The research was conducted within the scientific project ‘Scientific and methodological foundations of psychology and technologies applied in managing innovation processes in education and in the ever-changing world’; within the enhancement programme and plan on scientific and research activities at the Scientific Center of the Russian Academy of Education that is located at South Ural State Humanitarian Pedagogical University, for the period of 2018-2020.


  1. Abe, J. A. A. (2011). Positive emotions, emotional intelligence, and successful experiential learning. Personality and Individual Differences, 51(7), 817–822.
  2. Bakhchina, A. V., Polevaya, S. A., & Parin, S. B. (2013). Vegetative correlates of cognitive processes in stress situation. European Scientific Journal, 3, 277–280.
  3. Batenova, Ju. V., Dolgova, V. I., Emelyanova, I. E., & Emelyanova, L. M. (2018). Educational intervention for treatment of self-esteem in pre-schoolers with operational communication disorders. In 18th Professional Сulture of the Specialist of the Future, vol. XLX (pp. 710–717). Future Academy.
  4. Bentley, E., Millman, Z., Thompson, E., Demro, C., & Schiffman, Ya. (2016). High-risk diagnosis, social stress, and parent-child relationships: A moderation model. Schizophrenia Research, 174(1–3), 65–70.
  5. Bicharova, M. M., Lebedeva, I. V., & Topchiev, M. S. (2017). Childfree in Russia: motivations and social conflicts. Man in India, 97(7), 23–33.
  6. Brinkworth, M., McIntyre, Jo., Juraschek, A., & Gehlbach, H. (2018). Teacher-student relationships: The positives and negatives of assessing both perspectives. Journal of Applied Developmental Psychology, 55, 24–38.
  7. Catalano, H., & Catalano, C. (2014). The Importance of the School-family Relationship in the Child's Intellectual and Social Development. Procedia – Social and Behavioral Sciences, 128, 406–414.
  8. Choi, I., Lim, S., Catapano, R., & Choi, J. (2018). Comparing two roads to success: Self-control predicts achievement and positive affect predicts relationships. Journal of Research in Personality, 76, 50–63.
  9. Corcoran, P., & Tormey, R. (2013). Does emotional intelligence predict student teachers' performance? Teaching and Teacher Education, 35, 34–42.
  10. Dolgova, V. I., Emelyanova, I. E., Bogachev, A. N., & Batenova, Ju. V. (2018). The factors of the integrated competency framework for early childhood educators. In 18th PCSF 2018 – Professional Сulture of the Specialist of the Future, vol. XLX, (pp. 508–514). Future Academy.
  11. Faye, S., Hooper, J. (2018). Emotional strength: A response type, response disposition and organizing principle for emotion experience. New Ideas in Psychology, 50, 6–20.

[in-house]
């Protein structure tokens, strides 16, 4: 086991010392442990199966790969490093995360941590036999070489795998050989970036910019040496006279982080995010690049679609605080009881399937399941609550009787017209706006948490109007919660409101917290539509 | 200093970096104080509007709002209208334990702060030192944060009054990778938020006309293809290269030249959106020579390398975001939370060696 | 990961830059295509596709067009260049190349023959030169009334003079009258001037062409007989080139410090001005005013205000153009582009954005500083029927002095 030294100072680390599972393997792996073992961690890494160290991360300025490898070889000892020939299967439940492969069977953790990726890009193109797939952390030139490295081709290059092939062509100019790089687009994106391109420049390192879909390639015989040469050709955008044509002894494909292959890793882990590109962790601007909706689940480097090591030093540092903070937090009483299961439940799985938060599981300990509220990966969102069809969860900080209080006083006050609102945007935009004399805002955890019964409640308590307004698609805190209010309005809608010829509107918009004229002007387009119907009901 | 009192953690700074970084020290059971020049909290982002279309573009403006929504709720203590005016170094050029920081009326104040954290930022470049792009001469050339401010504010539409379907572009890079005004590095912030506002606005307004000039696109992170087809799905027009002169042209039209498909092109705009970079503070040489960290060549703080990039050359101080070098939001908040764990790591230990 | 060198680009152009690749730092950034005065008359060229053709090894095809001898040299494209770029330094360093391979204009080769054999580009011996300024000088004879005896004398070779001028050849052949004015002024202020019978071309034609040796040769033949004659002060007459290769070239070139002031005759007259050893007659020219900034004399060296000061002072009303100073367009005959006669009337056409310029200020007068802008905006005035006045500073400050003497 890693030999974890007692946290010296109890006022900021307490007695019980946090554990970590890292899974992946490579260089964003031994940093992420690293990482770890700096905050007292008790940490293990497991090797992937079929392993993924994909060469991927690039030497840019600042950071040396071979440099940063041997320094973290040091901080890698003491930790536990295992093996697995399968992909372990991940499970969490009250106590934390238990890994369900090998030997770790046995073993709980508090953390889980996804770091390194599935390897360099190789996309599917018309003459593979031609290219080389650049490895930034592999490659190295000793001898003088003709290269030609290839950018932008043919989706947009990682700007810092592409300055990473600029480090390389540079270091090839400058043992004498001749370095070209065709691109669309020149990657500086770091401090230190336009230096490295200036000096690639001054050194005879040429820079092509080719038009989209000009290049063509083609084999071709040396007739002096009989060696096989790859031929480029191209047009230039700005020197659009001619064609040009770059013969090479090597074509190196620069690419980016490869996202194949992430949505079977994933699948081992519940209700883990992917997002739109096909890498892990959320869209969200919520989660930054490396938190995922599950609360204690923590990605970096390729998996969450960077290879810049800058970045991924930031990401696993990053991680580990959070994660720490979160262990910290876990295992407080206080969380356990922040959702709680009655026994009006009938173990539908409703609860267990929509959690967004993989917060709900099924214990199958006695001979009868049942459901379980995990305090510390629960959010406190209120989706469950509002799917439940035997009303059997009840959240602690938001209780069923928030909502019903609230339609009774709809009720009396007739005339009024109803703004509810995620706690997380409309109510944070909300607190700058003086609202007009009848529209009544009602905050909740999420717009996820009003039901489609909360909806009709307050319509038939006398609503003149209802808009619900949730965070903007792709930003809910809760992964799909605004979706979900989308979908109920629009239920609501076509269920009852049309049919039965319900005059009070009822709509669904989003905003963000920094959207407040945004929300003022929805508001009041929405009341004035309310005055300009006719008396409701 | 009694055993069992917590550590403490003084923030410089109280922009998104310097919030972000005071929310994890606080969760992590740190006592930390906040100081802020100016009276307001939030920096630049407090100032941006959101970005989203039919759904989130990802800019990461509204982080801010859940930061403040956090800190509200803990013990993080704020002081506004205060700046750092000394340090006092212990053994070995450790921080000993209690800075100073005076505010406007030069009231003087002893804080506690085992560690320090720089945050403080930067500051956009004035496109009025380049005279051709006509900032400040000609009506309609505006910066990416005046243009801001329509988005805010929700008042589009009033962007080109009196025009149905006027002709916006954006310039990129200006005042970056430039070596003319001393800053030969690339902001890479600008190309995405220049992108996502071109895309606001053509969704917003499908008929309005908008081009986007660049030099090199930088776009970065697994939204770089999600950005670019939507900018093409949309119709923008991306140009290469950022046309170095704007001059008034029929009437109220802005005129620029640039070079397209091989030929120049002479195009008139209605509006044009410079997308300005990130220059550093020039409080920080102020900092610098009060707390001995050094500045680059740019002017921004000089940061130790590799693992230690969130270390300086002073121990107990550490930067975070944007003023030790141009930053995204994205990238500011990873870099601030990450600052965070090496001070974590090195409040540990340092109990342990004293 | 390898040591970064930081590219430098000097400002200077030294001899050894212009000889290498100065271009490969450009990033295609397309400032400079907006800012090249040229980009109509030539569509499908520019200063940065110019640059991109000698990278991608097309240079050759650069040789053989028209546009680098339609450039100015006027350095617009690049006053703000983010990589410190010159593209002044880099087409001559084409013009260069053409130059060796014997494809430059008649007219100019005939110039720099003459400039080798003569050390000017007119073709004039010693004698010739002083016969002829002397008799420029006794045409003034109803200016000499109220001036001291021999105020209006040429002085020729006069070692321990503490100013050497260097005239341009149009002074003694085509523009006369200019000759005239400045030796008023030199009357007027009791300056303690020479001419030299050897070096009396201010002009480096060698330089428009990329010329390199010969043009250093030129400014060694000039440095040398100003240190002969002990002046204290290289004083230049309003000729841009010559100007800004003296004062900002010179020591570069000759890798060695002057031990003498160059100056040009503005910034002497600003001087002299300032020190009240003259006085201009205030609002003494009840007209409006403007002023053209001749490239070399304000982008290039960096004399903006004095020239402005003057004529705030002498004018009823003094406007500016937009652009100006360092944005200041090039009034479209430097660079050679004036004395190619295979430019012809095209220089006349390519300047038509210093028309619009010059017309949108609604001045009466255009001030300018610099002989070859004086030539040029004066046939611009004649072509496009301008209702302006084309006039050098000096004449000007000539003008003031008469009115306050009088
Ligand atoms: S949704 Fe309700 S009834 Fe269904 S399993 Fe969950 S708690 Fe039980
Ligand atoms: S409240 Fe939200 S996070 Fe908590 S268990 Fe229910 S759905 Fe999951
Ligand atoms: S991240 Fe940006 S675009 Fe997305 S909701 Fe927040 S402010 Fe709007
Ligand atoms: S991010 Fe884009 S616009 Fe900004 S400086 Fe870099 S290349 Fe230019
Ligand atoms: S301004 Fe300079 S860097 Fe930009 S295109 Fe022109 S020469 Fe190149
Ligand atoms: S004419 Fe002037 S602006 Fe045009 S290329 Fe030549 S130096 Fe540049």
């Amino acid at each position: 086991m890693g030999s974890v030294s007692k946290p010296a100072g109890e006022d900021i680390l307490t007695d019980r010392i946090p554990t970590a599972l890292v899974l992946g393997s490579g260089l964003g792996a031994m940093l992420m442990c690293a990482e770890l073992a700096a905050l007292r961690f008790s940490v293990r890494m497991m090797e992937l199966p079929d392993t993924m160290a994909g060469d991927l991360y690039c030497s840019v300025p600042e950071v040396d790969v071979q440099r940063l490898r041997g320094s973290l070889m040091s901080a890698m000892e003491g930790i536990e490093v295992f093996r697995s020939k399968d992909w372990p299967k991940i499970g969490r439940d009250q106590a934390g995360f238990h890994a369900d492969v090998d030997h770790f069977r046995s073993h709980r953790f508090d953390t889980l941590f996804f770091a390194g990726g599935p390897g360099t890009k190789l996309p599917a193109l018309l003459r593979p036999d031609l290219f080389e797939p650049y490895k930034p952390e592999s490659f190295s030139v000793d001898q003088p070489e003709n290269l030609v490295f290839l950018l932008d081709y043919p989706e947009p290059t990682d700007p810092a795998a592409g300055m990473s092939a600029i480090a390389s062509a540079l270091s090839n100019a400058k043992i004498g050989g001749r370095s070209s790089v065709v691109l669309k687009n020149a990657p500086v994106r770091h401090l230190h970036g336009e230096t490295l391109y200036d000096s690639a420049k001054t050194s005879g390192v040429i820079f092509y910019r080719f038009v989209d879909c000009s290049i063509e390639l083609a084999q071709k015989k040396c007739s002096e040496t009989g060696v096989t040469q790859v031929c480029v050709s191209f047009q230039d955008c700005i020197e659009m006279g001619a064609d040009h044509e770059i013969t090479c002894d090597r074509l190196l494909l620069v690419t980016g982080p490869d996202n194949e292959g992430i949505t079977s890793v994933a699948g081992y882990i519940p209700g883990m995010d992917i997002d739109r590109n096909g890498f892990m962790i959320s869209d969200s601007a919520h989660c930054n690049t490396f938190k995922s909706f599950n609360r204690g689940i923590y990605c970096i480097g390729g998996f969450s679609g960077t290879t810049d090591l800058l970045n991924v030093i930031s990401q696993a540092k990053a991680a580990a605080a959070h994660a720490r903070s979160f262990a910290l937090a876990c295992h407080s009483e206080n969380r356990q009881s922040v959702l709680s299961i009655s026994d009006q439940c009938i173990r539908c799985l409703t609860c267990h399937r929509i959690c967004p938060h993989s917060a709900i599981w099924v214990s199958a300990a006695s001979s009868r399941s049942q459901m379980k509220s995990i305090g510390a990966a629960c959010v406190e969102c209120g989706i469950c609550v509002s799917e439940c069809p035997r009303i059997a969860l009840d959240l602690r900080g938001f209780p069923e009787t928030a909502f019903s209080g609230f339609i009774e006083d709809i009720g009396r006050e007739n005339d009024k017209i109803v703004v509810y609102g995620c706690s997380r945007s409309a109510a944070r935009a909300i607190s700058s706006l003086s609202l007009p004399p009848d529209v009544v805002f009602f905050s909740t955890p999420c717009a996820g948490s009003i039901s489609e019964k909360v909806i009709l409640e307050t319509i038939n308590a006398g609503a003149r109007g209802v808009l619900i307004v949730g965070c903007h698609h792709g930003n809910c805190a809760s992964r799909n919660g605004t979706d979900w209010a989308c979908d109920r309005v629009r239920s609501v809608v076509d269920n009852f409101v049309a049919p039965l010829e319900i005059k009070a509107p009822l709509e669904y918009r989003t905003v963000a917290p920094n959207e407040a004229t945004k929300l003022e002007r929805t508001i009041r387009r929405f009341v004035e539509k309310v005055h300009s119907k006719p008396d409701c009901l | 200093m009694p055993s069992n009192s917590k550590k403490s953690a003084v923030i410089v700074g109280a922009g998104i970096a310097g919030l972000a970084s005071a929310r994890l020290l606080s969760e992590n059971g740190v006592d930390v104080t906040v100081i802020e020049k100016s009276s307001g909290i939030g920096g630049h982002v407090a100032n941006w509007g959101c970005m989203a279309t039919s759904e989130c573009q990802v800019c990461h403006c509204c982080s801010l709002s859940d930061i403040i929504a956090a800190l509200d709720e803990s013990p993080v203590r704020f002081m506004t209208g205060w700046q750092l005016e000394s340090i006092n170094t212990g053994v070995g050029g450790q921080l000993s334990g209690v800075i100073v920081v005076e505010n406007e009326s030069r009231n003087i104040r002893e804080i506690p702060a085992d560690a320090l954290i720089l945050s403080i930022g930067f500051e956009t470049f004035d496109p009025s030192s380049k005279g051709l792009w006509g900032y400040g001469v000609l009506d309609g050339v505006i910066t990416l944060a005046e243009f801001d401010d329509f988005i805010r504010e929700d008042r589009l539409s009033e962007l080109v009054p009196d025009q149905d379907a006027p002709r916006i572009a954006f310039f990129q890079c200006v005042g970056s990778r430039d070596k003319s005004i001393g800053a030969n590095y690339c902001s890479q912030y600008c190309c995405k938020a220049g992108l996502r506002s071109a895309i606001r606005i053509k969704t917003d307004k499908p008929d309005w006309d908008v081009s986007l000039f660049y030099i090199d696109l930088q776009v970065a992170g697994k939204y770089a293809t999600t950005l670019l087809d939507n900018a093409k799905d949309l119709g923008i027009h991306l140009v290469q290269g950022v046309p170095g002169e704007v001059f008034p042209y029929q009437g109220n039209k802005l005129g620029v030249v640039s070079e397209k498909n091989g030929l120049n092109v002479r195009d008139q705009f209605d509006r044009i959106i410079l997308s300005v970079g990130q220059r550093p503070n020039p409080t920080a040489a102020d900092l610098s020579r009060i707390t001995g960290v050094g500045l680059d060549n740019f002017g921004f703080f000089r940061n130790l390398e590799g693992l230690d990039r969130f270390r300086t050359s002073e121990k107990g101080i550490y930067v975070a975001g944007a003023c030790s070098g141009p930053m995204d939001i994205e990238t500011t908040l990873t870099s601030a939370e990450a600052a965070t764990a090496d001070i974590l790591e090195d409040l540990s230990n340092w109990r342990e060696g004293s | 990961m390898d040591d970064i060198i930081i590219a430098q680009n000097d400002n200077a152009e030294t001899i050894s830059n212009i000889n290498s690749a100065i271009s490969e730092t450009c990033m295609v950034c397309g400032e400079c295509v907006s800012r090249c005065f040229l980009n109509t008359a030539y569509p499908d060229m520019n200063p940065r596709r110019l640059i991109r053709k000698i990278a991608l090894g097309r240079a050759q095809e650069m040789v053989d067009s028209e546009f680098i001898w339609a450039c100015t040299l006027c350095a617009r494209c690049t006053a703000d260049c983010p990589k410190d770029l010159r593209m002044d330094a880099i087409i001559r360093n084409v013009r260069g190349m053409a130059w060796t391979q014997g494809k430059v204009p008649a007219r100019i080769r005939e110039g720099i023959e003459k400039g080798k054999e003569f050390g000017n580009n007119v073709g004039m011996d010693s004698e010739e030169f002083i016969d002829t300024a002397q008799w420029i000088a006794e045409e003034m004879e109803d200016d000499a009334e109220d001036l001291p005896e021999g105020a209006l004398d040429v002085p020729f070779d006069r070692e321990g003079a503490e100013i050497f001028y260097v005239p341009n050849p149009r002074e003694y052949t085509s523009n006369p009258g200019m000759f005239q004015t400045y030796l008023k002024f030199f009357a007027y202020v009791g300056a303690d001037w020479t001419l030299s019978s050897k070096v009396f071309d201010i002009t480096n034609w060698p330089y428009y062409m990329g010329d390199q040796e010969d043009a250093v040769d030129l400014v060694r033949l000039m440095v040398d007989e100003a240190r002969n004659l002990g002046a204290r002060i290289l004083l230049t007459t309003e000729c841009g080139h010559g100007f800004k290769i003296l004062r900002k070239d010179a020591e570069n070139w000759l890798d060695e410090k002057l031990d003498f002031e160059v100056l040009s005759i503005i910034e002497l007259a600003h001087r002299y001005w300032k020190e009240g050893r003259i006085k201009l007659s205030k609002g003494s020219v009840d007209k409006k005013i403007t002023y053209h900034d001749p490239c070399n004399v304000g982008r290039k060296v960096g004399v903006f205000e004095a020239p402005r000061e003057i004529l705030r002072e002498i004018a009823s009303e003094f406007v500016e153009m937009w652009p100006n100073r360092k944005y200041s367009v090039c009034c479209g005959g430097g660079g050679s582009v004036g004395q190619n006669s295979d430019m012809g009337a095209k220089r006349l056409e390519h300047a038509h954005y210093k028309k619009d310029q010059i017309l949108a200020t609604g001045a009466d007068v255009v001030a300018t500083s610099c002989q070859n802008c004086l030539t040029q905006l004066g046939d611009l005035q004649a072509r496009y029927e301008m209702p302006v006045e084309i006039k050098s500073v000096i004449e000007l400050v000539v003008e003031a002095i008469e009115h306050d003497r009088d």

12. Gasser, L., Grütter, J., Buholzer, A., & Wettstein, A. (2018). Emotionally supportive classroom interactions and students' perceptions of their teachers as caring and just. Learning and Instruction, 54, 82–92.
  13. Hernández, M., Valiente, C., Eisenberg, N., Berger, R., & Thompson, M. (2017). Elementary students’ effortful control and academic achievement: The mediating role of teacher–student relationship quality. Early Childhood Research Quarterly, 40, 98–109.
  14. Holdaway, A., & Becker, S. (2018). Children's sleep problems are associated with poorer student–teacher relationship quality. Sleep Medicine, 47, 100–105.
  15. Kazakova, E. V., & Sokolova, L.V. (2018). Peculiarities of psychological health of first-graders with the presence of biomedical risk factors in early development. Clinical and special psychology, 7, 4(28), 76–99.
  16. Kondrashova, E. N., Rashchikulina, E. N., Isaeva, I. Yu., Plugina, N. A., & Suprun, N. G. (2017). Methodology for local history concept formation in children aged 7–10 years. Man in India, 97(10), 373–398.
  17. Leontyev, D. A., Lebedeva, A. A., & Kostenko, V. Yu. (2017). Trajectories of personal development: reconstruction of the views of L.S. Vygotsky. Education Issues, 2, 98–112.
  18. Lukiyanchenko, N., & Yadryshnikova, T. (2006). Express-method “Faces”. Retrieved from: https://studylib.ru/doc/514050/metodika-lica
  19. Mainhard, T., Oudman, S., Hornstra, L., Bosker, R., & Goetz, T. (2018). Student emotions in class: The relative importance of teachers and their interpersonal relations with students. Learning and instruction, 53, 109–119.
  20. McGrath, K., & Bergen, P. (2015). Who, when, why and to what end? Students at risk of negative student–teacher relationships and their outcomes. Educational Research Review, 14, 1–17.